Know Your Rights: Updates to the UAE Consumer Protection Law

Cabinet Decision No. 66 of 2023, addressing the Executive Regulation of Federal Law No. 15 of 2020 on Consumer Protection, officially took effect on October 14, 2023 (Executive Regulation). The Ministry of Economy is responsible for regulating commodities and services within the country. To safeguard consumers from fraud and harm, it has introduced standards for labeling, advertising, and sale of products and services. Additionally, it also implemented regulations aimed at mitigating potential risks associated with product or service usage. For these regulations to be impactful, it is crucial that both suppliers and consumers across the nation actively adhere to and implement them. Presented below are the key aspects of the Executive Regulations that have recently come into effect.

Advertising Prices

The supplier is required to advertise prices of commodities and services clearly and legibly. This can be done by writing the price on the commodity, fixing the advertisement on a label, or clearly displaying service prices at the place of service. The supplier must also explicitly state whether debit cards are accepted and disclose any applicable discounts. Additionally, when credit cards are used, the supplier cannot add further amounts to the value of the commodity or service.

Used or Renovated Commodities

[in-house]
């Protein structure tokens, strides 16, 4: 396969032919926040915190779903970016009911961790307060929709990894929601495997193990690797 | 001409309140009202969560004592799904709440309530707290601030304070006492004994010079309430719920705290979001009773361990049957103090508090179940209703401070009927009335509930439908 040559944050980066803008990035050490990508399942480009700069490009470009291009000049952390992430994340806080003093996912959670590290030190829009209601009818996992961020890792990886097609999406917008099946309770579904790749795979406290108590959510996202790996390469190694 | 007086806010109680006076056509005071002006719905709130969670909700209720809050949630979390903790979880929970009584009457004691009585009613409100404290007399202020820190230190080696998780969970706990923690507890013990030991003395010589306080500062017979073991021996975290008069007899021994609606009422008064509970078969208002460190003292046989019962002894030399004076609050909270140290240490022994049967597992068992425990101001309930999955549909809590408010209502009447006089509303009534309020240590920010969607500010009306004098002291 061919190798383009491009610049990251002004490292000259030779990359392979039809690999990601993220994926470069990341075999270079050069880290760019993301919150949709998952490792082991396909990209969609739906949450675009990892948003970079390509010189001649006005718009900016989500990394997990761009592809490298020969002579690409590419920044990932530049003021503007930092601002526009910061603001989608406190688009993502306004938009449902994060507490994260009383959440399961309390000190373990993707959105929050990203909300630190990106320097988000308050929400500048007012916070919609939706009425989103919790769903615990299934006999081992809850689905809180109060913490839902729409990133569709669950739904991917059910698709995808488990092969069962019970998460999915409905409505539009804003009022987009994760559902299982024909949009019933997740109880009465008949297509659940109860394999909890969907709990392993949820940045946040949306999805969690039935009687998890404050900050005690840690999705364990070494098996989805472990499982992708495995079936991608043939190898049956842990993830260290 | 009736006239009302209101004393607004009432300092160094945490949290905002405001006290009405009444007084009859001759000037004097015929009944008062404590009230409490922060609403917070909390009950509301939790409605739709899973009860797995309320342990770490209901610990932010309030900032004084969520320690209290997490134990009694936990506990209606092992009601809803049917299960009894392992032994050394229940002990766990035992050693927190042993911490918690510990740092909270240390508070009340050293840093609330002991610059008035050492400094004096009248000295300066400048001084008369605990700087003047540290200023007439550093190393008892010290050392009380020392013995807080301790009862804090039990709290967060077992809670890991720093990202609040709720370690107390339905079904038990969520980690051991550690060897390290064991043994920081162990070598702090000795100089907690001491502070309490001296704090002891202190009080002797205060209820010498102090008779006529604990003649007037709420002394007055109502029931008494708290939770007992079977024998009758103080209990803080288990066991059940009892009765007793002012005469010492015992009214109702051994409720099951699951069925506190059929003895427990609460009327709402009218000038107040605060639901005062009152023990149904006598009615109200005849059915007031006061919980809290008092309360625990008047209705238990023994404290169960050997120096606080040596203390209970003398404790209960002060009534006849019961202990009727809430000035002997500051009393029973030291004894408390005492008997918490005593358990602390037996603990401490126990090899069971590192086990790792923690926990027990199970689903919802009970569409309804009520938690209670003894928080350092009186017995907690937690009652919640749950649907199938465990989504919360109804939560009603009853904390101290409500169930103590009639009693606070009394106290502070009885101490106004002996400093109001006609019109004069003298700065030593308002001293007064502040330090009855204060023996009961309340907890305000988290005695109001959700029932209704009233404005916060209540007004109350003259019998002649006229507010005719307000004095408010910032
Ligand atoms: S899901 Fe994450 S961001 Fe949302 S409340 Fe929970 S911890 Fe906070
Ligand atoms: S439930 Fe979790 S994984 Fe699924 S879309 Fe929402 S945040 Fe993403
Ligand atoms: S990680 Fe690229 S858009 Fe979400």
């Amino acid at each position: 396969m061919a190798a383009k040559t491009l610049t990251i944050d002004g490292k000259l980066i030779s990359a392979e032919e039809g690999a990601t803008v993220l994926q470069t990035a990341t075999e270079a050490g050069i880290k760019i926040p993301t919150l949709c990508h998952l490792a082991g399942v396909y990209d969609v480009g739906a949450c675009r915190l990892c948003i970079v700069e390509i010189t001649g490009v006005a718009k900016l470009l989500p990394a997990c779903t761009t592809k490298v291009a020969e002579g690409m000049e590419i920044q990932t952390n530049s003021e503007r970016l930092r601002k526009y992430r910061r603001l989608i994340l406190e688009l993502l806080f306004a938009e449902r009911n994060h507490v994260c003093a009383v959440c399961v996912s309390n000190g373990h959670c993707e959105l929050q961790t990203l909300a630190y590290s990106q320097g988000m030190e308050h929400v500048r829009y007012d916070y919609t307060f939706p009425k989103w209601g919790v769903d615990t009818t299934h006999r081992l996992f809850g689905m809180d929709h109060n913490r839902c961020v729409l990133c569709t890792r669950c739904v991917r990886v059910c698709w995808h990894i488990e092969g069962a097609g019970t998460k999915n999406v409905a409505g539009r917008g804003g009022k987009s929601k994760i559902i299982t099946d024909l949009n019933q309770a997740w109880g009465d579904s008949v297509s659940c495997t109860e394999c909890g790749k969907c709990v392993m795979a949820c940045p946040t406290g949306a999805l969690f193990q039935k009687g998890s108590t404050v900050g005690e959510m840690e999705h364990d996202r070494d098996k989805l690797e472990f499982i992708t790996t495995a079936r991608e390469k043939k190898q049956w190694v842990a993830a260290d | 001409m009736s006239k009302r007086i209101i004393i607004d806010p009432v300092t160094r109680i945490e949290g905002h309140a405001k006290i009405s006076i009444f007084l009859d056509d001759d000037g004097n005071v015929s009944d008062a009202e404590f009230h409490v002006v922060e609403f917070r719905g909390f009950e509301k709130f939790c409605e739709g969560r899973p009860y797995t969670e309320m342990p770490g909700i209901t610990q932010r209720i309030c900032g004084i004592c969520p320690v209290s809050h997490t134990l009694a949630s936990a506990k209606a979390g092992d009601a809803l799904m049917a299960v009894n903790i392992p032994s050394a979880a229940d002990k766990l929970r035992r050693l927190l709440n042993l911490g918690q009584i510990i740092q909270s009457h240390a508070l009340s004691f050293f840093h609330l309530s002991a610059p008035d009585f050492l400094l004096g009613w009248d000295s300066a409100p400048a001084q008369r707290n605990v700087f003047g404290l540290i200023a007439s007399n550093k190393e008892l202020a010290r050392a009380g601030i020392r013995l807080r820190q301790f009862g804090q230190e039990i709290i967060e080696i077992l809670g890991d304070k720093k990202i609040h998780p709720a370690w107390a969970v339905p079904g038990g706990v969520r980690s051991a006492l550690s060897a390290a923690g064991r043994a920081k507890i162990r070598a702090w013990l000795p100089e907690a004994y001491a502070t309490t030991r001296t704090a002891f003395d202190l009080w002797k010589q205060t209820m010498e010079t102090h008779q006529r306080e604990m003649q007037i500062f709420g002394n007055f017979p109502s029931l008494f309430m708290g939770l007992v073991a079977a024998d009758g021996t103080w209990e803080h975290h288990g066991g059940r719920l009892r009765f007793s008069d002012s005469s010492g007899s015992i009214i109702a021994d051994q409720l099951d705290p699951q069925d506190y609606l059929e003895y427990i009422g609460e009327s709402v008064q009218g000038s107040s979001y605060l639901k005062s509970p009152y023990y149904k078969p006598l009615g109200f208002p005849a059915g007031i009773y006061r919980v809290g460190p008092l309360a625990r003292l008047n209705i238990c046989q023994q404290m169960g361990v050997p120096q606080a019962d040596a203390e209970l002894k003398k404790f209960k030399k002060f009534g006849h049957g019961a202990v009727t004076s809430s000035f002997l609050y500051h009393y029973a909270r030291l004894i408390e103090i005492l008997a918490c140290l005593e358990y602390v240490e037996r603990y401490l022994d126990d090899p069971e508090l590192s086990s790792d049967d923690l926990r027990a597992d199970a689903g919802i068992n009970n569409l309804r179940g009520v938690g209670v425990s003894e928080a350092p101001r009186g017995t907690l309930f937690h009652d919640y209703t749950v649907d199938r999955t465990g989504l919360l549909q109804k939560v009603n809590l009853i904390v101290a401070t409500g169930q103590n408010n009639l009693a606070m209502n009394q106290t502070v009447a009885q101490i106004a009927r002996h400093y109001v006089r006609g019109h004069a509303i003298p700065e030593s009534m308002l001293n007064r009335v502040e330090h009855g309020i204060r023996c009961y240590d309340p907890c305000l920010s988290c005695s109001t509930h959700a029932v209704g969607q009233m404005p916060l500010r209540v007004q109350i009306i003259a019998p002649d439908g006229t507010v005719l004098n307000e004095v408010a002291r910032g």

If a supplier is offering used, renovated, or defective commodities that pose no harm to the health or safety of the consumer, they must clearly and visibly advertise the condition of the commodity both on the item itself and at the location of their business activities. The description of the commodity’s condition should also be included in the concluded contract or the issued invoice, and the information provided should not create a false or misleading impression for consumers.

Misleading Advertisement

The regulation prohibits deceptive descriptions, advertisements, or offerings of commodities or services that may create a false impression. Misleading claims include false information about the nature, composition, quantity, appearance, source, manufacturing process, expiration date, terms of use, origin, terms of contracting, after-sale service, warranty, price, payment methods, awards, certifications, trademarks, and expected results of use. The aim is to prevent any information that could directly or indirectly mislead consumers.

Warranty Implementation

The supplier must provide a warranty for services, aligning with the service nature or agreed period. If the supplier fails, the consumer can choose a) full refund if the service isn’t provided, b) partial refund based on usage or deficient service part, or c) correct re-provision as per the contract. The supplier must also inform the consumer about service risks, precautions, protection methods, and harm rectification based on the nature of the service.

Null and Void Contract Conditions